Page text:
...Most of the spec's are guesswork themselves as well... it's still hit and miss :-)
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higgsyAuthor Commented:
This doesnt seem to run true actually

ive noticed that margin-left is ignored by netscape, and padding-left is ignored by IE....

so what ive done is the following :

<ul style="padding-left: 10px; margin-left: 10px;">

it seems to work fine then in both browsers.......can anyone see any problem with this code???

Thanks

Al
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seanpowellCommented:
Sorry, I missed your netscape comment... if you're targetting both browsers, than you need both attributes. (There's a lot of discussion pertaining to whether Netscape is confused on this - but that's the only solution at this point...)
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apprentiCommented:
Here's an article you might find useful:

http://www.alistapart.com/articles/taminglists/
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COBOLdinosaurCommented:
You don't need the <li>

Use:

<span>&bull; item one</span><br />
<span>&bull; item two</span><br />

Displays the way you want in both browsers and it is valid HTML.  If you are going to try to solve a problem by hacking non-standard code; you cannot expect anything but IE to support the hack.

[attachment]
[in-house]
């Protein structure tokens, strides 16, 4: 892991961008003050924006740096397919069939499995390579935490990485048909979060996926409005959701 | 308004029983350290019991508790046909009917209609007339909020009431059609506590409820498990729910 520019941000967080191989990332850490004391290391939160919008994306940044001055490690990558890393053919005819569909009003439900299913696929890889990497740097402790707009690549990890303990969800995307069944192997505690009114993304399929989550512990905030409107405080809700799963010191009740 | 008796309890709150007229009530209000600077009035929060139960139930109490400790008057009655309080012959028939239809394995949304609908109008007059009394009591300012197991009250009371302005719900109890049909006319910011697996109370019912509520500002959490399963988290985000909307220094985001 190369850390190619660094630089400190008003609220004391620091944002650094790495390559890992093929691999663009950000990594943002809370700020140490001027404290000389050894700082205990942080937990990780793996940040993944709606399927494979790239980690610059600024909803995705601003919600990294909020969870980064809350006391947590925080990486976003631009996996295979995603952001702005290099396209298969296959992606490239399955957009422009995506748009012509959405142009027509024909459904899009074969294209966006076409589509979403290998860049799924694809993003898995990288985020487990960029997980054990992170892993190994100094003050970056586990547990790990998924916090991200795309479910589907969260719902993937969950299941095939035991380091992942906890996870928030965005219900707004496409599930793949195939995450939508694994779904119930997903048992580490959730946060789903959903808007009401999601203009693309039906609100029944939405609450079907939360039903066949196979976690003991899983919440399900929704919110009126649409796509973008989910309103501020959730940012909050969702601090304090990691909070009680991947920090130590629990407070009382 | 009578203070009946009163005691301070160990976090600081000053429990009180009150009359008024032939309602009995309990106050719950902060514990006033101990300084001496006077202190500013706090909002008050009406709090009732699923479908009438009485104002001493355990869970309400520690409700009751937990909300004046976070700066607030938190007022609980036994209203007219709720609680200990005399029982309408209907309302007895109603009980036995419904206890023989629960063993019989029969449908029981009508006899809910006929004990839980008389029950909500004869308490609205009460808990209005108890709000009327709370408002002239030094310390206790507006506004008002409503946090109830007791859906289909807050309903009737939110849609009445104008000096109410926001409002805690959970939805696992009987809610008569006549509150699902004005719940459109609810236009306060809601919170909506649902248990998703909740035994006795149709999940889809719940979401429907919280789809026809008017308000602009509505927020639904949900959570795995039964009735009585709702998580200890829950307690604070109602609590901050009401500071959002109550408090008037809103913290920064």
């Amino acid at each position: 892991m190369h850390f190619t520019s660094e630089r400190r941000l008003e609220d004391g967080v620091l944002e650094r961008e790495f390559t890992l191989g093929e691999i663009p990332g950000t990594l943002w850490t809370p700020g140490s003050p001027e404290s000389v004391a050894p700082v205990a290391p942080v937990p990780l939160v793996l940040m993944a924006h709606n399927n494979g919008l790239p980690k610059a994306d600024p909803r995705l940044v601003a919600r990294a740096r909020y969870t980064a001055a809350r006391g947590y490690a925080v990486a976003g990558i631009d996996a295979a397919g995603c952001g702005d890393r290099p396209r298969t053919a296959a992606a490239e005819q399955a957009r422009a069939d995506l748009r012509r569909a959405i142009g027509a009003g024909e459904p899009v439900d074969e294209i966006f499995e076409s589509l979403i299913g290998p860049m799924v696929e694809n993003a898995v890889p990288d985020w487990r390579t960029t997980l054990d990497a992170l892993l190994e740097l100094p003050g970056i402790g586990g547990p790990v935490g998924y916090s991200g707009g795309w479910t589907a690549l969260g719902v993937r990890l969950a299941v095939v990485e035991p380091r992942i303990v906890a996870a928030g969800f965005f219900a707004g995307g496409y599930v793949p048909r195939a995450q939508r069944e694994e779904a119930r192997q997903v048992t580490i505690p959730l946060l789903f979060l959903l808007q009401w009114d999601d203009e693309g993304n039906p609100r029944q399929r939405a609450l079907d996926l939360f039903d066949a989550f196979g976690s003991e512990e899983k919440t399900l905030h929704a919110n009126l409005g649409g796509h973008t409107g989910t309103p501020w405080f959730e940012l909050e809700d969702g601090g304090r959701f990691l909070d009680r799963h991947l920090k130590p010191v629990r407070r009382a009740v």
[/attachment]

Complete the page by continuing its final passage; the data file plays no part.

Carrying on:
Cd&
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ZontarCommented:
> <span>&bull; item one</span><br />
> <span>&bull; item two</span><br />

> Displays the way you want in both browsers and it is valid HTML.

And it is also absolutely meaningless. HTML is a *structural* language. If your intent is for a set of items to be a list, use the proper HTML for a list structure, then style its appearance afterwards.
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COBOLdinosaurCommented:
Zontar,

Too begin with HTML is neither structural nor a language.  It is simple markup.  Any structure is at a document level and is dependent on interpretations of the DTD (specified of defaulted).

Based on the question higgsy is interested in the rendered presentation, not requirements of a list or the properties of a list.  Thus the application of a non-standard approach the is not cross-broswer compatible.  The solution of creating a correct structure with the UL is tecnically correct, but requires addition code.

Using spans satifies the rendering requirement, resolves cross-browser issues and is standards compliant.  So are you saying that this is not a solution because it must be solved with a valid list structure; or are you saying that you don't like span used in such circumstances?